Liz Roy (A.D. Sutherland Chapter, Wisconsin) shares why she supports the national efforts of the Izaak Walton League through our monthly giving program.
The Izaak Walton League has been an important part of Elizabeth "Liz" Roy’s life since childhood.
Liz grew up next door to the A.D. Sutherland Chapter, where she spent her days roaming the woods. "I used to fish in the creek that runs through the chapter grounds. I was so proud to even catch chub minnows and turn over rocks to find little crayfish." Located on 27 acres between the city of Fond du Lac and vast areas of farmland, the chapter grounds provided a haven for deer, turkey, songbirds, and other wildlife. Liz became a self-taught naturalist, avidly reading "Golden Guides" nature books and taking on every conservation project offered by her local 4-H Club.
Although Liz’s father was a member of the A.D. Sutherland Chapter and she looked forward to the chapter’s annual family picnic (mostly for the pony rides), Liz was never quite sure what the Izaak Walton League was all about. That changed after her father passed away. "I wanted to know what went on at the chapter and to be able to put in my ‘two-cents worth’ on how they managed an area that I loved," recalls Liz, so she talked with one of the members about joining. Within a few days, chapter treasurer John Boettcher and his father, L.E. Boettcher, stopped by her house and signed her up.
Liz attended the next A.D. Sutherland Chapter meeting and was immediately voted in as chapter secretary. "I guess the newest member always gets the tough assignments," Liz jokes, "but I was actually glad because having a ‘job’ at the chapter made me responsible for attending meetings." This helped her become an active — and valued — member of the chapter.
Since joining the League in 1970, Liz has served the A.D. Sutherland Chapter as both chapter secretary and treasurer. She has also been dedicated to the success of the League beyond Fond du Lac. When chapter president Orv Theyerl was elected president of the Wisconsin Division, he encouraged Liz to get involved at the state level as well, where they voted her in as division secretary.
In 1987, Liz attended her first IWLA national convention — and has missed only two conventions since then. "Going to the national conventions has been very valuable to me as a chapter member," she says. "You can learn what other chapters around the country are doing and get new ideas for your home chapter. The workshops put on by the national staff and other presenters have been very helpful. And I enjoy visiting with friends from across the country."
It was during an IWLA national convention that Liz heard about another chapter’s successful program to engage families and get kids excited about being outdoors. She adopted that model and now organizes the A.D. Sutherland Chapter’s annual Teddy Bear Hunt, which is free to families throughout the community (an area hit hard by economic decline). Each child applies for a "license" to hunt the chapter grounds for teddy bears — roaming the same outdoor spots where Liz spent her youth. To keep older kids coming back, the chapter offers crafts and outdoor sports, including archery and target shooting with pellet guns.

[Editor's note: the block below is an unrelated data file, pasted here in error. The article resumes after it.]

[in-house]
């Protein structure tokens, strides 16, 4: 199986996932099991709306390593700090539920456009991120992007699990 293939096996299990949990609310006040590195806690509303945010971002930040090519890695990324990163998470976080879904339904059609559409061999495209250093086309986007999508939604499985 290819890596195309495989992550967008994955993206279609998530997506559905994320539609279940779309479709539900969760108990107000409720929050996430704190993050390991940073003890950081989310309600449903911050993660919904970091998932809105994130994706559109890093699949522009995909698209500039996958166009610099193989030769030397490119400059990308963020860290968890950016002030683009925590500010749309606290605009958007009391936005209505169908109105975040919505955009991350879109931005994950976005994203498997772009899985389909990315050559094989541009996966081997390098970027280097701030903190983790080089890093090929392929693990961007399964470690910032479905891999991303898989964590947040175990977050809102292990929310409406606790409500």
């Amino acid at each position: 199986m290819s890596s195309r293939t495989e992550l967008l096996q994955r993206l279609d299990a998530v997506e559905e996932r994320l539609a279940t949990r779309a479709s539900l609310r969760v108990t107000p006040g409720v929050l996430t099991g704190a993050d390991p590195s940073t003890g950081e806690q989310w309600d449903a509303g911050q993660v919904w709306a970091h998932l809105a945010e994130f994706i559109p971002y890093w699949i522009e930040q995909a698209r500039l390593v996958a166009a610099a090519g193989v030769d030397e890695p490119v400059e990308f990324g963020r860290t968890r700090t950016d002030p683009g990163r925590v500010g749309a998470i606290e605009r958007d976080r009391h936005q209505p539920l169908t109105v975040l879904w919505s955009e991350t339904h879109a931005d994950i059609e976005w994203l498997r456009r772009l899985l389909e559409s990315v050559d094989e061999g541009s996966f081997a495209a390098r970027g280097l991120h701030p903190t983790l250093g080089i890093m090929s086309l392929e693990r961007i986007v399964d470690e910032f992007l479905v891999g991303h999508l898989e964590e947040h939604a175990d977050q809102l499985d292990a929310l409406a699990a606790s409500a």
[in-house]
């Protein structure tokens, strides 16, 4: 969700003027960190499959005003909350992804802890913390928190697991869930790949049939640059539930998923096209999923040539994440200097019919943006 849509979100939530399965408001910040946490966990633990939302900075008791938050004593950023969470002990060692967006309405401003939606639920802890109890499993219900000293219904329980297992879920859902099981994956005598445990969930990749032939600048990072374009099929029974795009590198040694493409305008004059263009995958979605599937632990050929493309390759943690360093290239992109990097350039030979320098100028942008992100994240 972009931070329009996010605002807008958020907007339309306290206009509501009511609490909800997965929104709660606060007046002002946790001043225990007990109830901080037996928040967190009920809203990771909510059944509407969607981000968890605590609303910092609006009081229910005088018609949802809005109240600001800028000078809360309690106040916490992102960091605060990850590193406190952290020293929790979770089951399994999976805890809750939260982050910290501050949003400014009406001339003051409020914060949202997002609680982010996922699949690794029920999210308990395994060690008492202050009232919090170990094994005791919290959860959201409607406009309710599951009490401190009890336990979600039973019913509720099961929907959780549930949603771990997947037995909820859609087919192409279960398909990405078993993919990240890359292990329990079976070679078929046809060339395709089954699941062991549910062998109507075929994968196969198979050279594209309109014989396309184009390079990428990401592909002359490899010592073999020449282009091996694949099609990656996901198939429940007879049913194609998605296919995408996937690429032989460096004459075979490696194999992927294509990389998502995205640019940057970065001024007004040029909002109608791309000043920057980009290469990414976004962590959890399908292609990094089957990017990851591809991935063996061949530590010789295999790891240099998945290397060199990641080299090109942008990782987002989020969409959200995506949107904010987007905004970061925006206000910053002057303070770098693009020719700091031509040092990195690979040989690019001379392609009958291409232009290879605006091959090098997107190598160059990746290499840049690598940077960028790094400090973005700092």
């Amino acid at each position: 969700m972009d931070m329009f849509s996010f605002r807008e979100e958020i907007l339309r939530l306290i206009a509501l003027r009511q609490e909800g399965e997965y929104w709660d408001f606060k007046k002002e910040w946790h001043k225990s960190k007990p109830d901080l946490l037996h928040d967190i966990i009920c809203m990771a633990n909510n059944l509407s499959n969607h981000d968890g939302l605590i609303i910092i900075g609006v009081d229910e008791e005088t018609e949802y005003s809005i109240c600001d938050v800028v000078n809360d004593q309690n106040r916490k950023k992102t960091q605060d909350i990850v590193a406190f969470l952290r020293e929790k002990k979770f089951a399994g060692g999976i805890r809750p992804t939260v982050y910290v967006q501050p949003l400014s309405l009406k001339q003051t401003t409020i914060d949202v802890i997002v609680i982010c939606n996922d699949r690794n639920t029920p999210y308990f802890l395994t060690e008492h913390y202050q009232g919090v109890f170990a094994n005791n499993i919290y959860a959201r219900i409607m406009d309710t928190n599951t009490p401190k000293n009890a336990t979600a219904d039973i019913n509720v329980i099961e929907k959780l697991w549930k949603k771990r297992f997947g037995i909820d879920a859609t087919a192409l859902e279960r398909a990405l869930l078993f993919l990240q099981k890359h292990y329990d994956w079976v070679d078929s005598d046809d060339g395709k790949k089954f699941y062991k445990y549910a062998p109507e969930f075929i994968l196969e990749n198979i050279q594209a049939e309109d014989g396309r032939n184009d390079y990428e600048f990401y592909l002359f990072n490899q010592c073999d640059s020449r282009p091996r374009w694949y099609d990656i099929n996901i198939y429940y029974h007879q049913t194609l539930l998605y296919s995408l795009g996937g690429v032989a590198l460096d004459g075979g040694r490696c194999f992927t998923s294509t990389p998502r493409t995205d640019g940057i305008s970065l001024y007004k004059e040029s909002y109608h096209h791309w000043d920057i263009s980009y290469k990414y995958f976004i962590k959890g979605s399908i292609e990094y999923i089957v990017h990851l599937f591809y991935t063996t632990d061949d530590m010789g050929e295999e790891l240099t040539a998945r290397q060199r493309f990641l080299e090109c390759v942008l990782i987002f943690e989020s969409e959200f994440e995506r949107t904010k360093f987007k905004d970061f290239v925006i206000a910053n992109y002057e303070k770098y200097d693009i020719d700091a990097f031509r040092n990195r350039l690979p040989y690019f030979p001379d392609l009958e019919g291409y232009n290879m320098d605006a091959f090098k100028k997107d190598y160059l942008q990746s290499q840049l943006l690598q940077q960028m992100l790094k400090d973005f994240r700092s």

Liz also volunteers for the League’s national Environmental Education Committee — a topic near and dear to her heart. "As a third grade teacher (now retired), I always found ways to bring nature and science into my lessons. I have many stories about the times our class would sit by the back window to do some of our lessons so we could watch the deer, tundra swans, turkeys, or first snow. Knowing the joys I experienced growing up and that many of today’s students have not had the chance to just play in the woods, I feel it is really important to bring kids and nature together."
In 2016, Liz took another meaningful step to show her commitment to the Izaak Walton League’s mission by joining the "Friends of IWLA" monthly-giving program.
As a "Friend of IWLA," Liz is part of a group of dedicated members who contribute $10 or more each month to provide a steady, reliable source of income to support the League’s national initiatives. "When I read about the past accomplishments of the IWLA, including our own Horicon Marsh in Wisconsin, I see what can be done by committed people to preserve critical areas," Liz says. "The League has many knowledgeable and dedicated individuals who are wonderful resources for any chapter looking for "how-to" ideas, but with limited funds available, these dedicated individuals can only do so much. Just think about how much more could be accomplished with more financial support. And the national staff can interact with lawmakers much more easily than someone living half-way across the country."
Our many thanks to Liz for sharing her story and for being a vital part of the League’s efforts to conserve, restore, and promote the sustainable use and enjoyment of our natural resources — in Fond du Lac and the rest of the nation — through her monthly support.